Maryland gubernatorial hopeful Doug Gansler picks former Hyattsville mayor as running mate

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Maryland Democratic gubernatorial hopeful Doug Gansler is teaming up with Candace B. Hollingsworth, a former mayor of Hyattsville, as his running mate in the 2022 campaign.

Hollingsworth was the youngest-ever mayor and the first Black mayor of the town in Prince George’s County, winning election in 2015 before resigning in 2020 to focus on Our Black Party, an advocacy organization she cofounded.


As they announced their political partnership Tuesday, Gansler and Hollingsworth posted a video in which she acknowledges having had personal financial struggles. Hollingsworth said in the video her financial setbacks make her sympathetic to Marylanders facing the same challenges.

Hollingsworth, 40, grew up in Memphis, Tennessee, and her career in nonprofit grants management brought her to the Washington, D.C., region, where she settled in Hyattsville in 2009.


Hollingsworth said in an interview that she’s excited to work with Gansler, who she said has “a beautiful mix of care and compassion alongside real ability and leadership to do the things he cares about.”

Gansler said he picked Hollingsworth as his lieutenant governor candidate because he’s been impressed with her work in Hyattsville.

“What she has done to revitalize Hyattsville is a success story that we will strive to replicate all across Maryland,” Gansler said in a statement.

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Gansler, 59, worked as a federal prosecutor in Washington before winning election as state’s attorney in Montgomery County. He then was elected Maryland attorney general in 2006 and served two four-year terms. A bid for governor in 2014 was unsuccessful and he’s been in private practice since then.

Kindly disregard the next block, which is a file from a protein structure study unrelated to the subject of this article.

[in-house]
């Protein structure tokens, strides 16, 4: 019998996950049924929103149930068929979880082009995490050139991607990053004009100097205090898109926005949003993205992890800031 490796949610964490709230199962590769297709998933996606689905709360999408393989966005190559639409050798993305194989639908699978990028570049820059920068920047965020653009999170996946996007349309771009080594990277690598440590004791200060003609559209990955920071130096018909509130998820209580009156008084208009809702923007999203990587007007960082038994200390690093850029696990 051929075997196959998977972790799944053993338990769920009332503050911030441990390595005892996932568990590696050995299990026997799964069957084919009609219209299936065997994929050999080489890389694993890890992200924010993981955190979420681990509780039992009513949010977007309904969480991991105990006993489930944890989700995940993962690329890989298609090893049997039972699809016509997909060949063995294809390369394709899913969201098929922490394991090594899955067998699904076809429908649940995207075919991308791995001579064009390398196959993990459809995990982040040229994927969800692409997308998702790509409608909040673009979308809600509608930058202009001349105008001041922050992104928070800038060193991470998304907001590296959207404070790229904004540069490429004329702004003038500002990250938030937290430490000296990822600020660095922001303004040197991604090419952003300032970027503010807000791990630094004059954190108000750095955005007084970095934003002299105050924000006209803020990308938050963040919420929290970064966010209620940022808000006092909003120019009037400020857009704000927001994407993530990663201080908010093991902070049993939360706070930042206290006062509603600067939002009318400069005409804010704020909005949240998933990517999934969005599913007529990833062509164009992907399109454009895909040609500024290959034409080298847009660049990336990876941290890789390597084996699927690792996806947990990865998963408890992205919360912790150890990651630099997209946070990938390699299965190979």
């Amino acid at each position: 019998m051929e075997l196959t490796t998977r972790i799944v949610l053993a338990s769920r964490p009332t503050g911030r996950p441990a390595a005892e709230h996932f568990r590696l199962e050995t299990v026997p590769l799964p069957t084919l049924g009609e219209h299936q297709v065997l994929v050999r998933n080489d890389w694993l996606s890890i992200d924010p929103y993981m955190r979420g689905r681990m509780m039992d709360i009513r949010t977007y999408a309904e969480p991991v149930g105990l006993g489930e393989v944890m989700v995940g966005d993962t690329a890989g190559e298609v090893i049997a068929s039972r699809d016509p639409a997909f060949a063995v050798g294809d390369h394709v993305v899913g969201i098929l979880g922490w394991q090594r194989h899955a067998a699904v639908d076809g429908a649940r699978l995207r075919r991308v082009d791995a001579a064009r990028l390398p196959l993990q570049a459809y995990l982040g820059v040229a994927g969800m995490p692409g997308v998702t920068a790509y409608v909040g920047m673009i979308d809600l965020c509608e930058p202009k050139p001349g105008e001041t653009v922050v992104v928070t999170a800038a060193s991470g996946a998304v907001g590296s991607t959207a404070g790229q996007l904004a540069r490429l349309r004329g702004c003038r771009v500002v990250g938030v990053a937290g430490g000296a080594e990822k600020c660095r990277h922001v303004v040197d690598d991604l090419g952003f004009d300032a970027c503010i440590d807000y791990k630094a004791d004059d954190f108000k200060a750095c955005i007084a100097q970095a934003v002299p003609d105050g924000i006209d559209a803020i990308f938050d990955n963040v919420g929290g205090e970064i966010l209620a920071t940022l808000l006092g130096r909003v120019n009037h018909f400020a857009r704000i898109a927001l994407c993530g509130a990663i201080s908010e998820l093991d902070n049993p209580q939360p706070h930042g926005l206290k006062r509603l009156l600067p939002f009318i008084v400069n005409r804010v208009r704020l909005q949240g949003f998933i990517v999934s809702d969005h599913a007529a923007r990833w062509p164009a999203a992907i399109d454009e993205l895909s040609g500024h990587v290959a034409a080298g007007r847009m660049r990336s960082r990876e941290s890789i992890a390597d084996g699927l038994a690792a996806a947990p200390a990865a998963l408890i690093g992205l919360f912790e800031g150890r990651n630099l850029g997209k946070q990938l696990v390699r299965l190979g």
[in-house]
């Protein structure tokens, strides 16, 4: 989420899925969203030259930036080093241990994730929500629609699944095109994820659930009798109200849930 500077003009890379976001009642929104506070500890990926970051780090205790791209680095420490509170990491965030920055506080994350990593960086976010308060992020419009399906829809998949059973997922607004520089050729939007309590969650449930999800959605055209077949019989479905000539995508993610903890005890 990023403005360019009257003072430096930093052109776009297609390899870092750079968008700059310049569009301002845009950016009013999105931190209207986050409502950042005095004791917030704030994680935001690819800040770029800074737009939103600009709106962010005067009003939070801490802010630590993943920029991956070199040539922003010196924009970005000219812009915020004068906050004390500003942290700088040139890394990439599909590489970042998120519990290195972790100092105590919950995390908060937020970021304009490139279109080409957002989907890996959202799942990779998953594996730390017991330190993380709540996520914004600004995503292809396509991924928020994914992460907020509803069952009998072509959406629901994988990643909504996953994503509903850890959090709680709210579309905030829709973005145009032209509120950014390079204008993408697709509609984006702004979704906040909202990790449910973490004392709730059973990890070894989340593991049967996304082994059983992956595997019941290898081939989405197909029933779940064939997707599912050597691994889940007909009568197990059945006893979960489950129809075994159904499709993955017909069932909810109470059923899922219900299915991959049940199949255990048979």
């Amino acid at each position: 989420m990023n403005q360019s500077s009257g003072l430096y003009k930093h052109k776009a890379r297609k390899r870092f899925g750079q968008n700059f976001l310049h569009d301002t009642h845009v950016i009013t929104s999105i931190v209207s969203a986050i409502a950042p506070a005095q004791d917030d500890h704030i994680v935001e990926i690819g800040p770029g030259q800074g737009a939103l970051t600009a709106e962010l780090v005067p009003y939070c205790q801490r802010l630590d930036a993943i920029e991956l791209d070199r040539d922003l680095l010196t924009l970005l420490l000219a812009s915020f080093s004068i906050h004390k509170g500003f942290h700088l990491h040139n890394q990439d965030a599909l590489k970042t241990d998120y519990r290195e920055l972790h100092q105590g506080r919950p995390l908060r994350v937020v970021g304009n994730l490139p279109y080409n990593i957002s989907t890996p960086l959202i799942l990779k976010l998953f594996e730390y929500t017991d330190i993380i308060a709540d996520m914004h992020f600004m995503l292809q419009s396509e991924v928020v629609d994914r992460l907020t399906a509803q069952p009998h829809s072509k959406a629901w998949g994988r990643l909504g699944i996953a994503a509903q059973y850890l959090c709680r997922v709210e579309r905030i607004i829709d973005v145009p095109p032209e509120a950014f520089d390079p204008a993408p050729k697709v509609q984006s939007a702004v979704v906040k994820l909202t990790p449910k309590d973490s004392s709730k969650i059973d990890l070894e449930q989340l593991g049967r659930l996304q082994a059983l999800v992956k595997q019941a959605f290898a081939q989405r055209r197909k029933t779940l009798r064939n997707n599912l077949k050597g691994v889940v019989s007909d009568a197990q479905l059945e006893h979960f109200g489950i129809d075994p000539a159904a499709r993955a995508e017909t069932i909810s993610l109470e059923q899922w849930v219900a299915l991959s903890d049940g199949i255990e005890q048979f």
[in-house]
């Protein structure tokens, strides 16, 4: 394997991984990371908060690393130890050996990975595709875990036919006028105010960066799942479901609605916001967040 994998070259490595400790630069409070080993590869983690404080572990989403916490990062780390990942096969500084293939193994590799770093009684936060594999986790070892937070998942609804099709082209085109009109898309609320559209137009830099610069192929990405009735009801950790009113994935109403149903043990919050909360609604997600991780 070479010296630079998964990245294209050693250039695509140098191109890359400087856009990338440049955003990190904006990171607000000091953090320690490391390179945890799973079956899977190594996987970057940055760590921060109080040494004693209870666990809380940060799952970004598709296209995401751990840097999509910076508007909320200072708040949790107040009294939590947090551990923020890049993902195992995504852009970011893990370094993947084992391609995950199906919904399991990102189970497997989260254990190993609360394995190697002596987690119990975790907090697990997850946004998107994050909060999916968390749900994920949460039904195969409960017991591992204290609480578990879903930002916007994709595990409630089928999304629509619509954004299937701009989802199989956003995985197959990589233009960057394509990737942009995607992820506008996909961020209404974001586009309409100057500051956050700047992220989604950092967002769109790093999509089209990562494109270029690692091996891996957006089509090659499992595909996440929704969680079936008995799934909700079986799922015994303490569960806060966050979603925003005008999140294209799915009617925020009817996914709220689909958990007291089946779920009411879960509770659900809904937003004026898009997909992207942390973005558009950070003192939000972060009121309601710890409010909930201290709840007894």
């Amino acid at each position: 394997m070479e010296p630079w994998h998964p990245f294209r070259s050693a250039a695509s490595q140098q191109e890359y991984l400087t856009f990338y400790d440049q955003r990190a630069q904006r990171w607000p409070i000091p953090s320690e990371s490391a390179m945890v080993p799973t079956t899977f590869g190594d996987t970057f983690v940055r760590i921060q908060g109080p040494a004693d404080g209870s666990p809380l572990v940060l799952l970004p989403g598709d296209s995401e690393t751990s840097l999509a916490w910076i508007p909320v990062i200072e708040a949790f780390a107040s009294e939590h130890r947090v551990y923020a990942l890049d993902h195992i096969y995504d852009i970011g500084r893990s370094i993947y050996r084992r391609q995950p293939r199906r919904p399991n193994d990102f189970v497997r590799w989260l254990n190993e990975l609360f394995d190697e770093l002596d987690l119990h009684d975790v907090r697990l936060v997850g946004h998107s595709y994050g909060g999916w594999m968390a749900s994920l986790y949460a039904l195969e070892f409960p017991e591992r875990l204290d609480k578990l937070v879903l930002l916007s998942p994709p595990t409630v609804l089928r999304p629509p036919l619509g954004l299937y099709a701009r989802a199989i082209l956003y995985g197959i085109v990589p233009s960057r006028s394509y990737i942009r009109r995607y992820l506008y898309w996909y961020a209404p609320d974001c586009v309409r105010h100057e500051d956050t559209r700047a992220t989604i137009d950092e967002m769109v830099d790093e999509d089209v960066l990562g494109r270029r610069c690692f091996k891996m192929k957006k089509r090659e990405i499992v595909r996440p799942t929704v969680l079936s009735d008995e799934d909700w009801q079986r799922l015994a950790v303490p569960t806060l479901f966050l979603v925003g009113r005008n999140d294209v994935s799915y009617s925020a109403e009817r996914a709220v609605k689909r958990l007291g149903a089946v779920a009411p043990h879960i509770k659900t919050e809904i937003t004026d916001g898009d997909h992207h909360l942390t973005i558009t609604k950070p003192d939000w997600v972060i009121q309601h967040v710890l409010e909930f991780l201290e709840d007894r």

Online court records show Hollingsworth has been the subject of seven cases involving tax liens or contract disputes in Maryland between 2009 and 2016.

Hollingsworth said she and her family had to make tough financial decisions without a safety net. “When things happened to me, when I’m behind on my mortgage, there’s no one to call,” she said in the interview.

Hollingsworth said she and her husband, Nyere, have worked on payment plans and “satisfied much of that to date.”

The rocky personal financial history shouldn’t deter voters from supporting the campaign, Hollingsworth said, as they represent common struggles for families. She said her personal financial struggles didn’t affect her fiscal leadership in Hyattsville.


Another ticket was announced Thursday in the crowded governor’s race, ahead of an extended March 22 deadline for political hopefuls to file their candidacy paperwork for the June primary. Democrat Jerome Segal named Justin Dispenza, a Town Council member in Galena on the Eastern Shore, as his running mate.

The race has attracted 10 Democrats and four Republicans so far.